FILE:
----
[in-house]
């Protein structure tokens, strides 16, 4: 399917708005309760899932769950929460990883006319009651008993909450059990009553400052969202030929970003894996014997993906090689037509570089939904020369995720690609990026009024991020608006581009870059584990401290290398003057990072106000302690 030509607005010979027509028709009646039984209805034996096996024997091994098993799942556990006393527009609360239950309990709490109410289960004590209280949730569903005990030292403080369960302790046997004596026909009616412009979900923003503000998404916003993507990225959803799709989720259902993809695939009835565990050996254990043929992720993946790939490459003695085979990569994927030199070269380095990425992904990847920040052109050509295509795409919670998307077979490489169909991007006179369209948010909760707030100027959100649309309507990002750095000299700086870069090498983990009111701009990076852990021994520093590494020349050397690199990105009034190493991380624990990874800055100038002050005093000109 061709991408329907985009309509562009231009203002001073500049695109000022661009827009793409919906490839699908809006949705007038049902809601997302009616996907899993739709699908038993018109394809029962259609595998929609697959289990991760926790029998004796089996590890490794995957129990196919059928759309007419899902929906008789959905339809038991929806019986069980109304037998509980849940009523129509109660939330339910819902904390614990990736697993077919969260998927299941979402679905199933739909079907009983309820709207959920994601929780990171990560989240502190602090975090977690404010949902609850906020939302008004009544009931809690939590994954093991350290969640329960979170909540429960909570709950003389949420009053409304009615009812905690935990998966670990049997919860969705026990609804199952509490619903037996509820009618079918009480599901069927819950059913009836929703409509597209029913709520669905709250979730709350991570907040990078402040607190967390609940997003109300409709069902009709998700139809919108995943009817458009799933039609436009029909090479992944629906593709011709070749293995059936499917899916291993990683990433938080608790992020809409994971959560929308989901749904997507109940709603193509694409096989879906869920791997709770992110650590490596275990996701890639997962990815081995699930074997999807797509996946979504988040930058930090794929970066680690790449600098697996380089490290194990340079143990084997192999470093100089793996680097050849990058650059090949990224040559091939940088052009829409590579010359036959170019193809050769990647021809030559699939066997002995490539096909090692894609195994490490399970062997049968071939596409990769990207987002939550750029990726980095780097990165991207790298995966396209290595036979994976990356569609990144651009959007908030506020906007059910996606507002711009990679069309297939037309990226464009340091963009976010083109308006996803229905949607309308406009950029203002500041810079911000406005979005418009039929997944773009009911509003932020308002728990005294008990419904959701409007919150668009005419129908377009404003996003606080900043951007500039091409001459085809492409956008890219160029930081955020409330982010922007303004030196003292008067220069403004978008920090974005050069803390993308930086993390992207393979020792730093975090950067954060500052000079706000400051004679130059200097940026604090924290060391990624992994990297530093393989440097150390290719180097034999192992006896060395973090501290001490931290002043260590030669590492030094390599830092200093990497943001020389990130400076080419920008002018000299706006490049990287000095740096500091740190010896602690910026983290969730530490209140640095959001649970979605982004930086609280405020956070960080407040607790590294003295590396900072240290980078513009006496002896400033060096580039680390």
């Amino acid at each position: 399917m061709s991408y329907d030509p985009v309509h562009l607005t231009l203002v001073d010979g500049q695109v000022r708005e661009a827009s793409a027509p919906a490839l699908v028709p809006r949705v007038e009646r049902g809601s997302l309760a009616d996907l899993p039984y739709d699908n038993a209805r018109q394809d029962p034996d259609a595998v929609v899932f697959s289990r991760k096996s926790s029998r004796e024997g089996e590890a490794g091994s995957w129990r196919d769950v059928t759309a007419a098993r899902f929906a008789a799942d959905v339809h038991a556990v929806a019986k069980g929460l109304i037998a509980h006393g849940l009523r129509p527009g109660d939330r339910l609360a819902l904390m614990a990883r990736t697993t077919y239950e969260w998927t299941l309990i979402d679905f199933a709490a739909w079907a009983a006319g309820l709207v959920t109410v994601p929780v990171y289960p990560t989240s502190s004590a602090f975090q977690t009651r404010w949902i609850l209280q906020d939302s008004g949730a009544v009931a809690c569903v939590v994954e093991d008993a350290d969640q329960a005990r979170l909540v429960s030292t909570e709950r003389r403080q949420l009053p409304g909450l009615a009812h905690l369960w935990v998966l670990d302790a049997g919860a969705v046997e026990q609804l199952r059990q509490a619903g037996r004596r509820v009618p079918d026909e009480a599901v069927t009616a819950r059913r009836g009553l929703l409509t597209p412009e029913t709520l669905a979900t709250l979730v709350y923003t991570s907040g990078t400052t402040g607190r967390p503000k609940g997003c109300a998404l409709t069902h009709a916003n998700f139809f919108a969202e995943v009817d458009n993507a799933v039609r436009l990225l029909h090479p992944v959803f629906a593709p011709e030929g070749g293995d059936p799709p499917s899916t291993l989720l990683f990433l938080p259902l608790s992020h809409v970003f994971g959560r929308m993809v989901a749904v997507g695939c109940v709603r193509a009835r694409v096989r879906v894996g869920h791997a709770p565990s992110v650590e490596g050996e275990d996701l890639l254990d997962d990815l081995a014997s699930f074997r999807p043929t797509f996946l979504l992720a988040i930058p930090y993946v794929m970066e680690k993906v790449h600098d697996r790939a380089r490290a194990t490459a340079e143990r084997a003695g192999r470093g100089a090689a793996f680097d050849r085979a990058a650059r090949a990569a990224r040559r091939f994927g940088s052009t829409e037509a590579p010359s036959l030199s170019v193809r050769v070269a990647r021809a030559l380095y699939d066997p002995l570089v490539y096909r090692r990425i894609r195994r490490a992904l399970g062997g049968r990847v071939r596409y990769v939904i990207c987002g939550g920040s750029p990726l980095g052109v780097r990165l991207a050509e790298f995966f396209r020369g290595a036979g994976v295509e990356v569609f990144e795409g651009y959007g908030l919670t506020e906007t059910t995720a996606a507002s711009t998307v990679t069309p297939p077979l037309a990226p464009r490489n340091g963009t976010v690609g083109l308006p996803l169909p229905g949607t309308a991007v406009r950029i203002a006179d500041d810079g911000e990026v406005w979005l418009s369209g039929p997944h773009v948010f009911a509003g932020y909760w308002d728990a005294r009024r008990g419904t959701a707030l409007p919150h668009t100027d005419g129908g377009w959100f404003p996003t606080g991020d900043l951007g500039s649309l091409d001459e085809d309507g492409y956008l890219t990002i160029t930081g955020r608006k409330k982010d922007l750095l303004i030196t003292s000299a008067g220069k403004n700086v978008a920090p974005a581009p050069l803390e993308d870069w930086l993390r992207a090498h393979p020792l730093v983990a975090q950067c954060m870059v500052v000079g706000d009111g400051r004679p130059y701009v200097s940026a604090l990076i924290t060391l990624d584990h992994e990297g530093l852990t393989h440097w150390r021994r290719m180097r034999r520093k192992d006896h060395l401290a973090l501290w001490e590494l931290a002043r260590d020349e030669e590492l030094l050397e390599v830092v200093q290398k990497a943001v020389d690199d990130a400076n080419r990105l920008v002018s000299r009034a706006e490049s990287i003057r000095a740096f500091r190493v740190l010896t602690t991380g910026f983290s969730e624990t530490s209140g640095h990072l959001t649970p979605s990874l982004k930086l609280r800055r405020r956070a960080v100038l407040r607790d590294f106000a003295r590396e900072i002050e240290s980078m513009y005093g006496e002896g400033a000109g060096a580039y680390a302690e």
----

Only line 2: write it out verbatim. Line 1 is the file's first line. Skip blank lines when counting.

């Protein structure tokens, strides 16, 4: 399917708005309760899932769950929460990883006319009651008993909450059990009553400052969202030929970003894996014997993906090689037509570089939904020369995720690609990026009024991020608006581009870059584990401290290398003057990072106000302690 030509607005010979027509028709009646039984209805034996096996024997091994098993799942556990006393527009609360239950309990709490109410289960004590209280949730569903005990030292403080369960302790046997004596026909009616412009979900923003503000998404916003993507990225959803799709989720259902993809695939009835565990050996254990043929992720993946790939490459003695085979990569994927030199070269380095990425992904990847920040052109050509295509795409919670998307077979490489169909991007006179369209948010909760707030100027959100649309309507990002750095000299700086870069090498983990009111701009990076852990021994520093590494020349050397690199990105009034190493991380624990990874800055100038002050005093000109 061709991408329907985009309509562009231009203002001073500049695109000022661009827009793409919906490839699908809006949705007038049902809601997302009616996907899993739709699908038993018109394809029962259609595998929609697959289990991760926790029998004796089996590890490794995957129990196919059928759309007419899902929906008789959905339809038991929806019986069980109304037998509980849940009523129509109660939330339910819902904390614990990736697993077919969260998927299941979402679905199933739909079907009983309820709207959920994601929780990171990560989240502190602090975090977690404010949902609850906020939302008004009544009931809690939590994954093991350290969640329960979170909540429960909570709950003389949420009053409304009615009812905690935990998966670990049997919860969705026990609804199952509490619903037996509820009618079918009480599901069927819950059913009836929703409509597209029913709520669905709250979730709350991570907040990078402040607190967390609940997003109300409709069902009709998700139809919108995943009817458009799933039609436009029909090479992944629906593709011709070749293995059936499917899916291993990683990433938080608790992020809409994971959560929308989901749904997507109940709603193509694409096989879906869920791997709770992110650590490596275990996701890639997962990815081995699930074997999807797509996946979504988040930058930090794929970066680690790449600098697996380089490290194990340079143990084997192999470093100089793996680097050849990058650059090949990224040559091939940088052009829409590579010359036959170019193809050769990647021809030559699939066997002995490539096909090692894609195994490490399970062997049968071939596409990769990207987002939550750029990726980095780097990165991207790298995966396209290595036979994976990356569609990144651009959007908030506020906007059910996606507002711009990679069309297939037309990226464009340091963009976010083109308006996803229905949607309308406009950029203002500041810079911000406005979005418009039929997944773009009911509003932020308002728990005294008990419904959701409007919150668009005419129908377009404003996003606080900043951007500039091409001459085809492409956008890219160029930081955020409330982010922007303004030196003292008067220069403004978008920090974005050069803390993308930086993390992207393979020792730093975090950067954060500052000079706000400051004679130059200097940026604090924290060391990624992994990297530093393989440097150390290719180097034999192992006896060395973090501290001490931290002043260590030669590492030094390599830092200093990497943001020389990130400076080419920008002018000299706006490049990287000095740096500091740190010896602690910026983290969730530490209140640095959001649970979605982004930086609280405020956070960080407040607790590294003295590396900072240290980078513009006496002896400033060096580039680390």